And yet, when all is said and done, Vietnam was still qualitatively different, to date, in the numbers of American troops and firepower committed over so many years, and in the impact on American society itself, which, despite everything, broke open something that has never been put back together again. Every new opinion poll shows more people in the United States deeply estranged from the government, not caring whether Republicans or Democrats control it; such estrangement began with Vietnam and more generally the “sixties.” One must however be careful: estrangement and cynicism are not yet revolutionary consciousness, and can move in many different political directions, some of them unpalatable.

And yet, walking around an American city or suburb or newly-gentrified neighborhood today, having just read Turse’s book, it is hard not to remember the conclusion of George Orwell’s Homage to Catalonia (about of course a very different kind of war):

And then England—southern England, probably the sleekest landscape in the world. It is difficult when you pass that way…to believe that anything is really happening anywhere. Earthquakes in Japan, famines in China, revolutions in Mexico? Don’t worry, the milk will be on the doorstep tomorrow morning, the New Statesman will come out on Friday…the barges on the miry river, the familiar streets, the posters telling of cricket matches and Royal weddings, the men in bowler hats, the pigeons in Trafalgar Square, the red buses, the blue policemen—all sleeping the deep deep sleep of England, from which I sometimes fear we shall never wake until we are jerked out of it by the roar of bombs.

  1. [1]In March 1968, “Charlie Company,” of the United States Army infantry, killed over 500 (mainly old) men, women and children in a Vietnamese hamlet, My Lai, suspected of harboring Viet Cong fighters. What happened there finally came to light in newspapers through the determined efforts of one GI, who passed the information about My Lai to journalist Seymour Hersh. Under the impact of public outcry, the Pentagon eventually tried one carefully selected fall guy, Lt. William Calley, who served a sentence of forty months of house arrest in his own quarters for war crimes ordered from far up the chain of command.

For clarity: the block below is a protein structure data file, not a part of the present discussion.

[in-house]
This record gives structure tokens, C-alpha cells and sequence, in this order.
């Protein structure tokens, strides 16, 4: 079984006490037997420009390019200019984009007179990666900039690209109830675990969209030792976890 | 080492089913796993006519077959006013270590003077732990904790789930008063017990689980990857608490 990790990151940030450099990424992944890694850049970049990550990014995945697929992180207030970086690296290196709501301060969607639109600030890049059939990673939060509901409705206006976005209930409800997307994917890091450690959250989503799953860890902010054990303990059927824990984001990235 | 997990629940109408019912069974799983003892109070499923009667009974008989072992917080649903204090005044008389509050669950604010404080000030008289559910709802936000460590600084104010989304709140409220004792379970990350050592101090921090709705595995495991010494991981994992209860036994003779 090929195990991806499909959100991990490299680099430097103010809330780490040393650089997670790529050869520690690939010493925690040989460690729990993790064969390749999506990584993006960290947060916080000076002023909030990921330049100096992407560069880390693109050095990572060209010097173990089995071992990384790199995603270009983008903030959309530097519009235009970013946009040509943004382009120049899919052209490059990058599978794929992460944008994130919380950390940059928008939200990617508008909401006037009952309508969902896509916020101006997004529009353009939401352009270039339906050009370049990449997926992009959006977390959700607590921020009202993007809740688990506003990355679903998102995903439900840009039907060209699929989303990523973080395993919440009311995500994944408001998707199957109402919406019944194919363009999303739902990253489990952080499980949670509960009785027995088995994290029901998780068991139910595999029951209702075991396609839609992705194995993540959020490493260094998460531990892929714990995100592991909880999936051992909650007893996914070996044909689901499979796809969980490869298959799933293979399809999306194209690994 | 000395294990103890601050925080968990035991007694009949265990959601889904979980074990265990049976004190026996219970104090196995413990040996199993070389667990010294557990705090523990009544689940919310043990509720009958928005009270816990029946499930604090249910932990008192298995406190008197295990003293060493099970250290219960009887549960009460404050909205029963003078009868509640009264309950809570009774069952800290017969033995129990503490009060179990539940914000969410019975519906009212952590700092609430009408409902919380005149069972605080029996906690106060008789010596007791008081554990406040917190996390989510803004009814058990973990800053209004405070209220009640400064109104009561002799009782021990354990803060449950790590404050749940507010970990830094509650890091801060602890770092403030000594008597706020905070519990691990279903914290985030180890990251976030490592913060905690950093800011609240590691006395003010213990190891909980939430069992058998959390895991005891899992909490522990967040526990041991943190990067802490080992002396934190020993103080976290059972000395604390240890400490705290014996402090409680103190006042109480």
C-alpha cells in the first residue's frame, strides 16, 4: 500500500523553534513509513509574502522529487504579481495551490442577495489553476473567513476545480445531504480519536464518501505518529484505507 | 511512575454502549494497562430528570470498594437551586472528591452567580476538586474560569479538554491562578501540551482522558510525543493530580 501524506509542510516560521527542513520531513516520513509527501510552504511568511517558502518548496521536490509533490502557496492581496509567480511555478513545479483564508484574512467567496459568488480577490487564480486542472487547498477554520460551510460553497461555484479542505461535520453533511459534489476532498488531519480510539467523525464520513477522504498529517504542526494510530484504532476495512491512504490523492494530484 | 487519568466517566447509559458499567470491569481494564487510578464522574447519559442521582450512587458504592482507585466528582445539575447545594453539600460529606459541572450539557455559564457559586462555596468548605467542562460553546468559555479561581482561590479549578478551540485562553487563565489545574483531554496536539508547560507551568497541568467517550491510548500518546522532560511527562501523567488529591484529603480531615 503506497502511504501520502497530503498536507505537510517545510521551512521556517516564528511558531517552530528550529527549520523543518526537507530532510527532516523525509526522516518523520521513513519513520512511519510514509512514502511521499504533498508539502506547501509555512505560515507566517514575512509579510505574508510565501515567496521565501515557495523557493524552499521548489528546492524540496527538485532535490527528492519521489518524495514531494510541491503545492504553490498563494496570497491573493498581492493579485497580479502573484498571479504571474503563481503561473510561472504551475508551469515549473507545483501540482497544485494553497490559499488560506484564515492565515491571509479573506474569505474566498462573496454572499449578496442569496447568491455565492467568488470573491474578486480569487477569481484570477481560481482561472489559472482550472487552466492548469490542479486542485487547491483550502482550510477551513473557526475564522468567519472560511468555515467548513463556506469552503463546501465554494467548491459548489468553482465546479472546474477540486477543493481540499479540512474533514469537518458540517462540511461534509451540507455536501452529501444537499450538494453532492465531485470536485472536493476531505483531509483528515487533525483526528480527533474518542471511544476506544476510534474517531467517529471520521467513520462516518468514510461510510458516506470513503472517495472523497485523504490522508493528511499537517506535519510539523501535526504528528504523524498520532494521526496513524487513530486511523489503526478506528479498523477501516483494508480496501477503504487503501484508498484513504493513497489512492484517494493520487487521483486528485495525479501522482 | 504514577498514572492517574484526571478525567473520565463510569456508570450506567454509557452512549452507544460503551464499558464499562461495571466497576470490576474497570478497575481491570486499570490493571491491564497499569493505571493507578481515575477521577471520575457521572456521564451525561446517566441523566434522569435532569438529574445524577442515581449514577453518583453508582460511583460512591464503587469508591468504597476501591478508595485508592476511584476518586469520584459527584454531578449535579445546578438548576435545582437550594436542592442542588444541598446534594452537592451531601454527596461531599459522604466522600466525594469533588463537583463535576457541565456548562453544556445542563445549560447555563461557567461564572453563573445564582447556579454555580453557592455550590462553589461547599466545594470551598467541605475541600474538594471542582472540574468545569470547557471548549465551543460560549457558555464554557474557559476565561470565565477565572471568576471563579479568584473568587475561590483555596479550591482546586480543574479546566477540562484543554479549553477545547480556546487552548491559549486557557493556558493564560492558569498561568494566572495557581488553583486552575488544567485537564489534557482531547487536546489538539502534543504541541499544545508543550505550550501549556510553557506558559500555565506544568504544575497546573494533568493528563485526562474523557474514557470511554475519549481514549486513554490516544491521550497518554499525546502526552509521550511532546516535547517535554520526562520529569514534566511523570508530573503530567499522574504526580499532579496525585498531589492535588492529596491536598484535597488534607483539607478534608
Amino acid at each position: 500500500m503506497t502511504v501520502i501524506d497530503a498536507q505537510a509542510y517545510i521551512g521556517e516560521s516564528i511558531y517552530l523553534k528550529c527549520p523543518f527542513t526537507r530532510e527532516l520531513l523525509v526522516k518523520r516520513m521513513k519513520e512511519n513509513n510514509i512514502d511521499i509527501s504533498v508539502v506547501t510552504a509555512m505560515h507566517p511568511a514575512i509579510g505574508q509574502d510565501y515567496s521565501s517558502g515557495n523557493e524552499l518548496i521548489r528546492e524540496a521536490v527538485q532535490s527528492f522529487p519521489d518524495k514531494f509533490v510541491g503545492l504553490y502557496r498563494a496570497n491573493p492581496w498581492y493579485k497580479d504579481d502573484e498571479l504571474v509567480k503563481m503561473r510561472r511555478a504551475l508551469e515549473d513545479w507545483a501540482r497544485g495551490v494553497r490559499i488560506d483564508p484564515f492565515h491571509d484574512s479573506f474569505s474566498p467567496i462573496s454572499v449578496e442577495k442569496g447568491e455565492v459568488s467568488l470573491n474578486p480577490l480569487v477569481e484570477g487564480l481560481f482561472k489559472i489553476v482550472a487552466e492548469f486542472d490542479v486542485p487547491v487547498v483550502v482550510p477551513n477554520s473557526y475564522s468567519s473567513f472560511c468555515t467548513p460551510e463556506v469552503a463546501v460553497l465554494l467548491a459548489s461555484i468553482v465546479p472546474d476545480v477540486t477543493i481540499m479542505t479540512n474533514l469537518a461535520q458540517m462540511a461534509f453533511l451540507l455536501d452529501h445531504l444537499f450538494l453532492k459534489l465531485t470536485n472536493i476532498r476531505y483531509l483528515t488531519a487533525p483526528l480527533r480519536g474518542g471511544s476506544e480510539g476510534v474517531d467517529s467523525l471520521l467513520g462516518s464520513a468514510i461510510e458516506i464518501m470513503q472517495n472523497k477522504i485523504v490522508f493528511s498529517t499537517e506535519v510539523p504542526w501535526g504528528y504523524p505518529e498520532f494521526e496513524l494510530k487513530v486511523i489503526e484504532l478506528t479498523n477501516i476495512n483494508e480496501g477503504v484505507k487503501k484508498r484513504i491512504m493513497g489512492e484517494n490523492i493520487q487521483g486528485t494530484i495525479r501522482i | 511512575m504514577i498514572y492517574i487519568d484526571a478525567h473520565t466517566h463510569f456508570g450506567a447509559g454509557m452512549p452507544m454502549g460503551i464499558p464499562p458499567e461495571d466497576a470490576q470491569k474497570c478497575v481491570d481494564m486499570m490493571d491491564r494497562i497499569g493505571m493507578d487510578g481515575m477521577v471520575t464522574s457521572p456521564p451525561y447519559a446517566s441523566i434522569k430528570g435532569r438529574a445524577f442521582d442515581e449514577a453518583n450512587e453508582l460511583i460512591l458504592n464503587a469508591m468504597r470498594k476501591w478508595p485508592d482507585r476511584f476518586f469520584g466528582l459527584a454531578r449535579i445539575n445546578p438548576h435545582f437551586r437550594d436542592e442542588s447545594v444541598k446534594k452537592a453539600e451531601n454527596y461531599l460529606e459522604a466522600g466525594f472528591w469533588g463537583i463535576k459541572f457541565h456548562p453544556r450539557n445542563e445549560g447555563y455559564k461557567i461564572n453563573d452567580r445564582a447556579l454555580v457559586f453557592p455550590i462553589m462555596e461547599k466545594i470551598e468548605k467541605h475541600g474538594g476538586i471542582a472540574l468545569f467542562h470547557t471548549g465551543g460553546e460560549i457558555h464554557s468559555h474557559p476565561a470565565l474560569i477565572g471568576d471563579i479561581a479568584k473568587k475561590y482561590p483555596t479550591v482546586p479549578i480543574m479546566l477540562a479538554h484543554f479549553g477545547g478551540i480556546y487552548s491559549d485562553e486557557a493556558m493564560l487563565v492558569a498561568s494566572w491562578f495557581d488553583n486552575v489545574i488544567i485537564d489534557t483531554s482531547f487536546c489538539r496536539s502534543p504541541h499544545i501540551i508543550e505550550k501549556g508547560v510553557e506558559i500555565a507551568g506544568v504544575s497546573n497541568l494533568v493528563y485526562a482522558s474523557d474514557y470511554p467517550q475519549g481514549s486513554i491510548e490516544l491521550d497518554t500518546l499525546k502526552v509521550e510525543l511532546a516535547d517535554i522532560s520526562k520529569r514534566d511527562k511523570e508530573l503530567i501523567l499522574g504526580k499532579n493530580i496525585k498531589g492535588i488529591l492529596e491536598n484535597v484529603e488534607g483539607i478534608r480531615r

2. [2]This was codified in the “MGR”—mere gook rule—according to which all Vietnamese were less than human.
  3. [3]The “concrete universal,” the Exhibit A for the Prosecution of the American techno-war was of course Secretary of Defense Robert McNamara, who had come up through the top management of the Ford Motor Company and who believed in the application of the same systems analysis to warfare that he had developed at Ford.
  4. [4]Powell, as is widely known, wound up as a five-star general and head of the Joint Chiefs of Staff, where he was able to apply what he had learned in Vietnam in the turkey shoot known as the first Iraq War (1990 – 91), which featured (among other things) the infamous “Mile of Death,” a stretch of freeway in Kuwait where hundreds of thousands of fleeing Iraqi soldiers were strafed and napalmed.
  5. [5]A case in which seven members of Special Forces were implicated in the torture and killing of intelligence operative Thai Khac Chuyen. All charges were dismissed by the Secretary of the Army, Stanley Resor, thus preventing “a dossier of CIA and Special Forces assassinations” from being used as courtroom evidence.
  6. [6]See for example my review of Ngo Van’s Vietnam 1920 – 1945: Révolution et contre-révolution sous la domination coloniale (Paris, 2000) for some historical background; see also Ngo Van’s autobiography In the Crossfire (Oakland, 2010).